At which point he turned his car round and trailed me for several hundred yards with me in his headlights which I found more than a little intimidating. I think he decided I was no ‘risk’ when it was obvious how knackered I was climbing the hill(!) but it is another example of the suspicion and distrust towards bikers at the moment.

Ride safe everyone and respect to all!

Filed under Lifestyle, Mutterings in May 2019


About the author

Matt is one of the founding Molefathers of the Muddymoles, and is the designer and main administrator of the website.

Having ridden a 2007 Orange Five for many years then a 2016 YT Industries Jeffsy 29er, he now rocks a Bird Aether 9 and a Pace RC-627.

An early On-One Inbred still lurks in the back of the stable as a reminder of how things have moved on. You can even find him on road bikes - currently a 2019 Cannondale Topstone 105 SE, a much-used 2011 Specialized Secteur and very niche belt drive Trek District 1.

If you've ever wondered how we got into mountain biking and how the MuddyMoles started, well wonder no more.

There are 3 comments on ‘Out and about – things are sticky’

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  1. Related: Searching the Stickless | Lifestyle, Mutterings | Muddymoles: Mountain biking (MTB) in the Surrey Hills and Mole Valley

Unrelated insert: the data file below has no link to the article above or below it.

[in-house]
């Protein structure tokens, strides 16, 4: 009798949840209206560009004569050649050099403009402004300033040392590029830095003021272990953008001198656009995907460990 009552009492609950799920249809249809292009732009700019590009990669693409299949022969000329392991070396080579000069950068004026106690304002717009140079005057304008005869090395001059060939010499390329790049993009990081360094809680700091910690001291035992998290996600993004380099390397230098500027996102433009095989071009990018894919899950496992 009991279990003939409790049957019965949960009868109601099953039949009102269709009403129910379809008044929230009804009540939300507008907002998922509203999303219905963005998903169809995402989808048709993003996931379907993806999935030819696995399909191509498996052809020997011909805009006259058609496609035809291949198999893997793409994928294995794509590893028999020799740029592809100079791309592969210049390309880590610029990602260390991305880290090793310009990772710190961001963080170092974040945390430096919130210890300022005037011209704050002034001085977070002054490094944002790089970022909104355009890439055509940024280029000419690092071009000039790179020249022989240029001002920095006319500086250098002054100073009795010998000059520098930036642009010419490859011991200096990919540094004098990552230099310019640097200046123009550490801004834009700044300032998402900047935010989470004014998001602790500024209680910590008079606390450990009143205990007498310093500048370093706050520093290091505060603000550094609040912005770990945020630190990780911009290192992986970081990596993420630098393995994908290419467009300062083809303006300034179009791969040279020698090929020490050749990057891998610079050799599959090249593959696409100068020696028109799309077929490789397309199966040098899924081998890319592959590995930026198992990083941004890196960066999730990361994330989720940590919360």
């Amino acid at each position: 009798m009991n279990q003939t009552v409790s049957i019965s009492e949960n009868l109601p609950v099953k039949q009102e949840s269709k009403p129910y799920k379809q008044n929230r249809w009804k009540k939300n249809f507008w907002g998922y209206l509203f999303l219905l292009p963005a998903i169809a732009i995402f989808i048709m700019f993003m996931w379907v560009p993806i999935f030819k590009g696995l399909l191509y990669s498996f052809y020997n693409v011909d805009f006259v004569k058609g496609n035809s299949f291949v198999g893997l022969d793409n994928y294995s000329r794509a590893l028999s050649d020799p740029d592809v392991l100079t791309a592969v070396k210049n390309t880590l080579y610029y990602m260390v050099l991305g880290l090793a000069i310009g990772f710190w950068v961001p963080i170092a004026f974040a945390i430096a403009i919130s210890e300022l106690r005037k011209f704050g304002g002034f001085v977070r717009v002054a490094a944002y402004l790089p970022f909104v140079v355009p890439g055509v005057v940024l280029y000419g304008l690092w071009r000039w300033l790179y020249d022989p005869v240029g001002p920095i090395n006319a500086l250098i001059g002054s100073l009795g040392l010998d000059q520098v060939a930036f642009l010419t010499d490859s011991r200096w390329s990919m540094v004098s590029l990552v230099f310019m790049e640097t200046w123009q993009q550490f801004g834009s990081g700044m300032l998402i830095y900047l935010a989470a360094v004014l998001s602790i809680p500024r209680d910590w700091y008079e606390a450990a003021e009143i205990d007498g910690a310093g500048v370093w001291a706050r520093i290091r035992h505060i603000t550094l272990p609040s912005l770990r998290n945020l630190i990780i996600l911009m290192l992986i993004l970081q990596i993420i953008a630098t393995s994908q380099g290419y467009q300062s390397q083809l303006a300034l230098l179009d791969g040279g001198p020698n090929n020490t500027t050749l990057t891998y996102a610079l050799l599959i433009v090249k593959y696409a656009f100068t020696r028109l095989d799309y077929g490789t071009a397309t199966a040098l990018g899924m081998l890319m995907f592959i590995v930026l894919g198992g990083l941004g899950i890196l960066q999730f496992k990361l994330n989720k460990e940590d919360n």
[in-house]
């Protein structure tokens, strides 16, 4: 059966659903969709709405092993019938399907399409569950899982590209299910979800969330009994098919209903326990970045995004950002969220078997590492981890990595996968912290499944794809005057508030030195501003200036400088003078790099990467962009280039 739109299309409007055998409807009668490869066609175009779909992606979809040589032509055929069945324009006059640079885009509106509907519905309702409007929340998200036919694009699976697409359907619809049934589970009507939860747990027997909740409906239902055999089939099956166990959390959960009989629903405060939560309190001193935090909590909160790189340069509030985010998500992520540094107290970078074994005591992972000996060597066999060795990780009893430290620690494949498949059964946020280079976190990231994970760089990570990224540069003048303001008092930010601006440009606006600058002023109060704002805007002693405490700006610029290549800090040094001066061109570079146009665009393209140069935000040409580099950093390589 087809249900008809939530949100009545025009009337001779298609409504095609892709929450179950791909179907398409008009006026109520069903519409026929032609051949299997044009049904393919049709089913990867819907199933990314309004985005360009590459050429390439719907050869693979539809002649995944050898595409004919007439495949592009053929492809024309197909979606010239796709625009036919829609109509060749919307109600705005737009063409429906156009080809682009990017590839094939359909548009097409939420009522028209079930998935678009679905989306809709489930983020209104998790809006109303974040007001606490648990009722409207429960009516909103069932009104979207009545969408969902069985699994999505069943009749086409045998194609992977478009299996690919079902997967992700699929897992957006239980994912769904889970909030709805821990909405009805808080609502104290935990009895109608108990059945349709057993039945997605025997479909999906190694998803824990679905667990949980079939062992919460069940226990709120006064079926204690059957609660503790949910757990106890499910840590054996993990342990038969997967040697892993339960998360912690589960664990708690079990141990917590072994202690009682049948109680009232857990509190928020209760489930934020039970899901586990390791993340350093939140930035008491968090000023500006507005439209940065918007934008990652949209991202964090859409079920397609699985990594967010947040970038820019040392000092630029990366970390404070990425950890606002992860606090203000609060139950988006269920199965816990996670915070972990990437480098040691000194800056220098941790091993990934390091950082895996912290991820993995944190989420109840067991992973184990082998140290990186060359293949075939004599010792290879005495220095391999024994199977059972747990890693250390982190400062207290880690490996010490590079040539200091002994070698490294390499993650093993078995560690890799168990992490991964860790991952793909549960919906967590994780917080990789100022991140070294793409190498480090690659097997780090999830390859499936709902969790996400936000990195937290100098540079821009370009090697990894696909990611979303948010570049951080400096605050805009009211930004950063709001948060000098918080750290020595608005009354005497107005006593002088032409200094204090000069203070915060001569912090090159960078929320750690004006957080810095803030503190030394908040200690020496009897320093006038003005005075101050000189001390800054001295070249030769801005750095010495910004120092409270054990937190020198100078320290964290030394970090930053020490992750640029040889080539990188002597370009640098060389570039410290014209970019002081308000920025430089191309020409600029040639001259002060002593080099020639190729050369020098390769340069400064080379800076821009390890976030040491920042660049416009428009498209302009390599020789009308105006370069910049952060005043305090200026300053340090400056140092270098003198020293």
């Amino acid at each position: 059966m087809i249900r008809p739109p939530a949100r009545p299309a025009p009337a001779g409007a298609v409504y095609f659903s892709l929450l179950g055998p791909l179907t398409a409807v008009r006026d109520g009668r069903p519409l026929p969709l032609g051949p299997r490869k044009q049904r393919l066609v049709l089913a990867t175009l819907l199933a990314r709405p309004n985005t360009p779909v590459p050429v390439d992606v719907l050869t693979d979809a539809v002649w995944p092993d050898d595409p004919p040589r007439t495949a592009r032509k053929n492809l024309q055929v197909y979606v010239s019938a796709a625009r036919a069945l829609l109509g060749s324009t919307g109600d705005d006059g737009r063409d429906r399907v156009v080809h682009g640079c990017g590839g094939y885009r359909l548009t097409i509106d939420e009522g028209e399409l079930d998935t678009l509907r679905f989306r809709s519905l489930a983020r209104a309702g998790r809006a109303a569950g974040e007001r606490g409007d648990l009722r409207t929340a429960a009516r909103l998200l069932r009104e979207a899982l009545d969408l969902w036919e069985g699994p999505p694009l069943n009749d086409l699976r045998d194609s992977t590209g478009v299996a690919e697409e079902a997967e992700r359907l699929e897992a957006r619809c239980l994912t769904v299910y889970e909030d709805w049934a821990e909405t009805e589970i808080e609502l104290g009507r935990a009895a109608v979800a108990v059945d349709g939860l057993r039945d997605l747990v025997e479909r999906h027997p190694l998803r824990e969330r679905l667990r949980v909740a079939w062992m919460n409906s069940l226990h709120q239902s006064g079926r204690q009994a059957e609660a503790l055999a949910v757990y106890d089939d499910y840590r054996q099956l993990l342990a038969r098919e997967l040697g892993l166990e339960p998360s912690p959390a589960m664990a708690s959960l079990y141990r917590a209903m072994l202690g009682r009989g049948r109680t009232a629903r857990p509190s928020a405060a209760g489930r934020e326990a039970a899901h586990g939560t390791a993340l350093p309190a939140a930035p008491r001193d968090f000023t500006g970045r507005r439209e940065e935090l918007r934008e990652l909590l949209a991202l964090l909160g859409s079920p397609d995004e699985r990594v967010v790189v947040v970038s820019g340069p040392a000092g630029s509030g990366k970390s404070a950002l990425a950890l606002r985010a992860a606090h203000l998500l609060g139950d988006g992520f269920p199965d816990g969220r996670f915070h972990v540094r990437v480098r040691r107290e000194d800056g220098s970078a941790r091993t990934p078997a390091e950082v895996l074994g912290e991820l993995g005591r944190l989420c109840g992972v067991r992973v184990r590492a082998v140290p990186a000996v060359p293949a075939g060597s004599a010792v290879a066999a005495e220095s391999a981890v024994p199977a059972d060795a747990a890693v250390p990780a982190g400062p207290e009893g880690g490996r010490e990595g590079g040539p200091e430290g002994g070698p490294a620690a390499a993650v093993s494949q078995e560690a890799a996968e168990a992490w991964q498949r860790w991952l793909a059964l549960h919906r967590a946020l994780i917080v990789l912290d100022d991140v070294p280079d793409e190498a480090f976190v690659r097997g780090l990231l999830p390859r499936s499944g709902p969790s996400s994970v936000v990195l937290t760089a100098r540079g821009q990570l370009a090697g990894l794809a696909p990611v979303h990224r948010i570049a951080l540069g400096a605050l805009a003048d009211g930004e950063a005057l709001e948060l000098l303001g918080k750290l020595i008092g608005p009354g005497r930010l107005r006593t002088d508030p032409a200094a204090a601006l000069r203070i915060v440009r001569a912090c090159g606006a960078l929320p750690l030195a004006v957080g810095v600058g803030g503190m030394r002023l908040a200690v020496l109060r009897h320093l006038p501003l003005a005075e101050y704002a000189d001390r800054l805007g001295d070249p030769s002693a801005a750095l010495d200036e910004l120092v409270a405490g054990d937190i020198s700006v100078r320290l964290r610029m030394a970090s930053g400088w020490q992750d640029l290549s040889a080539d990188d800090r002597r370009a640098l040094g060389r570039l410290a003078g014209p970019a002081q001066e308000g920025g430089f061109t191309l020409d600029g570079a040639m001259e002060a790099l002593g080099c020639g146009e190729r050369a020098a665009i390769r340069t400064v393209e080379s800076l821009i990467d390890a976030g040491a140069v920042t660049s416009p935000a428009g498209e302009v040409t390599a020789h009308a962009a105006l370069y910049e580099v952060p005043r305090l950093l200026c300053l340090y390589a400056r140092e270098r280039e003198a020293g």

2. AJ says:

    I’ve been riding similar trails on my trusty hardtail for a few years now – only just come across your page though. Thanks, it’s great stuff.

    Must admit, I had been wondering where stick man had been – have had to clear Life on Mars of blockages a few times in the recent past, having come a cropper previously thanks to his activity (smacked my head on a tree once having fallen foul of a log strategically placed in a dip/bend) but he seems to have been fairly quiet recently – guess I know where he’s doing his sabotaging now. I have actually come across walkers on that trail a few times, but they’ve always been friendly enough & receptive whan I’ve slowed/stopped or just said hi. There’s always a small minded minority though unfortunately, the same lot who take down route markers on organised events & then moan that people are (lost) riding on footpaths etc. Probably a result of bad experiences with MTBers in the past I reckon. Always remember that you’re an ambassador for all of us when out riding – if you ride like a d***, they’ll think we’re all like that.

    Anyway, I was out this morning & noticed the rather forceful closure of that trail through Juniper Bottom – the barbed wire seemed a bit excessive (shame, it was one of my favourites up there) but as you say, if it’s private land, there’s not much arguing to be done.

    Anyway, thanks again – maybe see you on the trails at some point

    • Matt says:

      Hi AJ, yes totally agree that we all have a responsibility to represent MTBers. Some people don’t do us any favours.

      I have some sympathy with walkers, if you are on a bike then its easy to appear on the scene quite quickly with little warning – but it works both ways. People need to be more tolerant.

      The most important thing is none of us are sitting at home on the sofa but are actually out enjoying the countryside in our own way!